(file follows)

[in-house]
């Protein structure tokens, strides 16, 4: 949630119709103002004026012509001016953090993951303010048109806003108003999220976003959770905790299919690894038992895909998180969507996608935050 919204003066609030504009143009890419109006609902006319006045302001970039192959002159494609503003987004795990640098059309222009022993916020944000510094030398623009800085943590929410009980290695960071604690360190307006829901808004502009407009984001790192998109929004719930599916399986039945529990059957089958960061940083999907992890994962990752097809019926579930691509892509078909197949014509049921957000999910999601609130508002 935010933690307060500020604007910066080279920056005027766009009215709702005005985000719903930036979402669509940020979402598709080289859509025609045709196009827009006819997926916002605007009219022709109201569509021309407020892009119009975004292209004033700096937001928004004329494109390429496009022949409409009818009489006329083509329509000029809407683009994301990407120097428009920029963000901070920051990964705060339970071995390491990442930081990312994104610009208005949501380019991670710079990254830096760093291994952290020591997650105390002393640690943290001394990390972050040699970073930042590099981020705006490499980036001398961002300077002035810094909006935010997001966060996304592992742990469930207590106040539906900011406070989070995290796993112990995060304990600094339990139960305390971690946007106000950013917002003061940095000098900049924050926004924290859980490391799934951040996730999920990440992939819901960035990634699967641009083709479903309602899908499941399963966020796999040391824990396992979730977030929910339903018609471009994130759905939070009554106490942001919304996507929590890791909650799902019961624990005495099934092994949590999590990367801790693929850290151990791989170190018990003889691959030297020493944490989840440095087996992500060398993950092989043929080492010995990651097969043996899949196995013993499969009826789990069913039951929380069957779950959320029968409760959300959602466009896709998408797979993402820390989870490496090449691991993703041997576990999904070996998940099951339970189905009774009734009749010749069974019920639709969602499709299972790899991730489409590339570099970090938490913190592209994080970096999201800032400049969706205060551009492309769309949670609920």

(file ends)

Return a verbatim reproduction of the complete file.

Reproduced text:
[in-house]
């Protein structure tokens, strides 16, 4: 949630119709103002004026012509001016953090993951303010048109806003108003999220976003959770905790299919690894038992895909998180969507996608935050 919204003066609030504009143009890419109006609902006319006045302001970039192959002159494609503003987004795990640098059309222009022993916020944000510094030398623009800085943590929410009980290695960071604690360190307006829901808004502009407009984001790192998109929004719930599916399986039945529990059957089958960061940083999907992890994962990752097809019926579930691509892509078909197949014509049921957000999910999601609130508002 935010933690307060500020604007910066080279920056005027766009009215709702005005985000719903930036979402669509940020979402598709080289859509025609045709196009827009006819997926916002605007009219022709109201569509021309407020892009119009975004292209004033700096937001928004004329494109390429496009022949409409009818009489006329083509329509000029809407683009994301990407120097428009920029963000901070920051990964705060339970071995390491990442930081990312994104610009208005949501380019991670710079990254830096760093291994952290020591997650105390002393640690943290001394990390972050040699970073930042590099981020705006490499980036001398961002300077002035810094909006935010997001966060996304592992742990469930207590106040539906900011406070989070995290796993112990995060304990600094339990139960305390971690946007106000950013917002003061940095000098900049924050926004924290859980490391799934951040996730999920990440992939819901960035990634699967641009083709479903309602899908499941399963966020796999040391824990396992979730977030929910339903018609471009994130759905939070009554106490942001919304996507929590890791909650799902019961624990005495099934092994949590999590990367801790693929850290151990791989170190018990003889691959030297020493944490989840440095087996992500060398993950092989043929080492010995990651097969043996899949196995013993499969009826789990069913039951929380069957779950959320029968409760959300959602466009896709998408797979993402820390989870490496090449691991993703041997576990999904070996998940099951339970189905009774009734009749010749069974019920639709969602499709299972790899991730489409590339570099970090938490913190592209994080970096999201800032400049969706205060551009492309769309949670609920």